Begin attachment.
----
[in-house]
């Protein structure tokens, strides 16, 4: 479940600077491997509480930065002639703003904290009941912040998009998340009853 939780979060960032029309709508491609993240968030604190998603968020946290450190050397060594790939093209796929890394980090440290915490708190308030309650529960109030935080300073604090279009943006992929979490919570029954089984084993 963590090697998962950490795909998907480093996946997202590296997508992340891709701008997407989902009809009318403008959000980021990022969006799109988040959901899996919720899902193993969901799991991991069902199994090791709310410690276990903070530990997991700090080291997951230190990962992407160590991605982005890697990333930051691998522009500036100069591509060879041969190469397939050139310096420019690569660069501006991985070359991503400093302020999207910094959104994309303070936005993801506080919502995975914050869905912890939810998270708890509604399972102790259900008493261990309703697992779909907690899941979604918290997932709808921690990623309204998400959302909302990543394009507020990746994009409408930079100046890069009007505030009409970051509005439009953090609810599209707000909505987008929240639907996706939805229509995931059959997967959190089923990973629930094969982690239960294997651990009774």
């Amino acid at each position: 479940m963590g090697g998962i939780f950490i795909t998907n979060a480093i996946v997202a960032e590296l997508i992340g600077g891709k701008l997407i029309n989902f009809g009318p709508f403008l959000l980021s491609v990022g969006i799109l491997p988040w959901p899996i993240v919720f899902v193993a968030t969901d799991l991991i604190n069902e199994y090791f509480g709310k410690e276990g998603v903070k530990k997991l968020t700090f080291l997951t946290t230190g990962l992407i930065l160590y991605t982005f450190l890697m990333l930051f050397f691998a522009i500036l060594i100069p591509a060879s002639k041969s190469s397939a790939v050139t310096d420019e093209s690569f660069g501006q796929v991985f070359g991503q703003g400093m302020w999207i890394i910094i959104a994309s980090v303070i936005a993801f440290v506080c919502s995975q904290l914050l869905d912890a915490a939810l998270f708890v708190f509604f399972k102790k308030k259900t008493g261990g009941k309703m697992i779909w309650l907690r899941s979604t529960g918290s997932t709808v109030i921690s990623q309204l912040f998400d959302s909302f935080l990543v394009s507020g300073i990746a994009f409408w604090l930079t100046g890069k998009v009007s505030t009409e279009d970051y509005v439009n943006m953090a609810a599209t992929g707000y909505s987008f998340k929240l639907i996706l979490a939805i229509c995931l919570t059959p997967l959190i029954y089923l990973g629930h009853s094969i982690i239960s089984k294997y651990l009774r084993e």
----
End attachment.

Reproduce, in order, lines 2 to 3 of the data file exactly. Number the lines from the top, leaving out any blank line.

């Protein structure tokens, strides 16, 4: 479940600077491997509480930065002639703003904290009941912040998009998340009853 939780979060960032029309709508491609993240968030604190998603968020946290450190050397060594790939093209796929890394980090440290915490708190308030309650529960109030935080300073604090279009943006992929979490919570029954089984084993 963590090697998962950490795909998907480093996946997202590296997508992340891709701008997407989902009809009318403008959000980021990022969006799109988040959901899996919720899902193993969901799991991991069902199994090791709310410690276990903070530990997991700090080291997951230190990962992407160590991605982005890697990333930051691998522009500036100069591509060879041969190469397939050139310096420019690569660069501006991985070359991503400093302020999207910094959104994309303070936005993801506080919502995975914050869905912890939810998270708890509604399972102790259900008493261990309703697992779909907690899941979604918290997932709808921690990623309204998400959302909302990543394009507020990746994009409408930079100046890069009007505030009409970051509005439009953090609810599209707000909505987008929240639907996706939805229509995931059959997967959190089923990973629930094969982690239960294997651990009774």
């Amino acid at each position: 479940m963590g090697g998962i939780f950490i795909t998907n979060a480093i996946v997202a960032e590296l997508i992340g600077g891709k701008l997407i029309n989902f009809g009318p709508f403008l959000l980021s491609v990022g969006i799109l491997p988040w959901p899996i993240v919720f899902v193993a968030t969901d799991l991991i604190n069902e199994y090791f509480g709310k410690e276990g998603v903070k530990k997991l968020t700090f080291l997951t946290t230190g990962l992407i930065l160590y991605t982005f450190l890697m990333l930051f050397f691998a522009i500036l060594i100069p591509a060879s002639k041969s190469s397939a790939v050139t310096d420019e093209s690569f660069g501006q796929v991985f070359g991503q703003g400093m302020w999207i890394i910094i959104a994309s980090v303070i936005a993801f440290v506080c919502s995975q904290l914050l869905d912890a915490a939810l998270f708890v708190f509604f399972k102790k308030k259900t008493g261990g009941k309703m697992i779909w309650l907690r899941s979604t529960g918290s997932t709808v109030i921690s990623q309204l912040f998400d959302s909302f935080l990543v394009s507020g300073i990746a994009f409408w604090l930079t100046g890069k998009v009007s505030t009409e279009d970051y509005v439009n943006m953090a609810a599209t992929g707000y909505s987008f998340k929240l639907i996706l979490a939805i229509c995931l919570t059959p997967l959190i029954y089923l990973g629930h009853s094969i982690i239960s089984k294997y651990l009774r084993e």